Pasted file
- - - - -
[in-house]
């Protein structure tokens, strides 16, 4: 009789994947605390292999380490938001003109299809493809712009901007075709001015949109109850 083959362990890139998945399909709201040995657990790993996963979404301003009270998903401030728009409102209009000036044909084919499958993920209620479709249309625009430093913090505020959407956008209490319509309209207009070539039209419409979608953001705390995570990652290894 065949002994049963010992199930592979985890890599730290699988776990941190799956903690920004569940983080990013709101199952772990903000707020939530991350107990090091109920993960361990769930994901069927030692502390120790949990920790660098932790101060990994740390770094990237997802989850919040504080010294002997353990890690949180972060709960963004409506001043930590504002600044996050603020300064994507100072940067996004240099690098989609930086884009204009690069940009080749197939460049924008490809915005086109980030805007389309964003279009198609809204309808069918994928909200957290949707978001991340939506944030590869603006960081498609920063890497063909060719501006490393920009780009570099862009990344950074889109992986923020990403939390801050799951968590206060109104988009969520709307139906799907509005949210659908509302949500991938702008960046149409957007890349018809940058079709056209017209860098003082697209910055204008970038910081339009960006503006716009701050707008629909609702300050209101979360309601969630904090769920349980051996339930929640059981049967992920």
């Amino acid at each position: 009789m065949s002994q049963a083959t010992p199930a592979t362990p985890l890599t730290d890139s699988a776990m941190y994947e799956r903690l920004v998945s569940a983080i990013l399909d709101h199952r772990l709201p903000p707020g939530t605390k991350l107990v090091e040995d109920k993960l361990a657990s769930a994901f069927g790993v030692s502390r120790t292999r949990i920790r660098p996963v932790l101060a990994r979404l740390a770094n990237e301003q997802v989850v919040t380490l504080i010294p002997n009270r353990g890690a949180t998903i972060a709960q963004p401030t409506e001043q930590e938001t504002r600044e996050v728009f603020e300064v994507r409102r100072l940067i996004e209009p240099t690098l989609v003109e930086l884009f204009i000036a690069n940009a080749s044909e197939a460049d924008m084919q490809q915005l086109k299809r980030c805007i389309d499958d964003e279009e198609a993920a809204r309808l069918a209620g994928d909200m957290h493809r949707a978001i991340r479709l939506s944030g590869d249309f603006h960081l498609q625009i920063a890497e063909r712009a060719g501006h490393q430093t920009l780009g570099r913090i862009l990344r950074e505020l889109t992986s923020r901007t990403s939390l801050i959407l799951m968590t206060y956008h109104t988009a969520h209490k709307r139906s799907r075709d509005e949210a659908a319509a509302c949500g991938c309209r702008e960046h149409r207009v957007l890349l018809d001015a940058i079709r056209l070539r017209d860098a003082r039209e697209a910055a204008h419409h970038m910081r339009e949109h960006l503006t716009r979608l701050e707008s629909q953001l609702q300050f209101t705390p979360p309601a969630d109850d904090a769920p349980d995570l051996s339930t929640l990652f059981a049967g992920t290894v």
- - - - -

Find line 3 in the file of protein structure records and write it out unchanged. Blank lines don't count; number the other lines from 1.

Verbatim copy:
């Amino acid at each position: 009789m065949s002994q049963a083959t010992p199930a592979t362990p985890l890599t730290d890139s699988a776990m941190y994947e799956r903690l920004v998945s569940a983080i990013l399909d709101h199952r772990l709201p903000p707020g939530t605390k991350l107990v090091e040995d109920k993960l361990a657990s769930a994901f069927g790993v030692s502390r120790t292999r949990i920790r660098p996963v932790l101060a990994r979404l740390a770094n990237e301003q997802v989850v919040t380490l504080i010294p002997n009270r353990g890690a949180t998903i972060a709960q963004p401030t409506e001043q930590e938001t504002r600044e996050v728009f603020e300064v994507r409102r100072l940067i996004e209009p240099t690098l989609v003109e930086l884009f204009i000036a690069n940009a080749s044909e197939a460049d924008m084919q490809q915005l086109k299809r980030c805007i389309d499958d964003e279009e198609a993920a809204r309808l069918a209620g994928d909200m957290h493809r949707a978001i991340r479709l939506s944030g590869d249309f603006h960081l498609q625009i920063a890497e063909r712009a060719g501006h490393q430093t920009l780009g570099r913090i862009l990344r950074e505020l889109t992986s923020r901007t990403s939390l801050i959407l799951m968590t206060y956008h109104t988009a969520h209490k709307r139906s799907r075709d509005e949210a659908a319509a509302c949500g991938c309209r702008e960046h149409r207009v957007l890349l018809d001015a940058i079709r056209l070539r017209d860098a003082r039209e697209a910055a204008h419409h970038m910081r339009e949109h960006l503006t716009r979608l701050e707008s629909q953001l609702q300050f209101t705390p979360p309601a969630d109850d904090a769920p349980d995570l051996s339930t929640l990652f059981a049967g992920t290894v």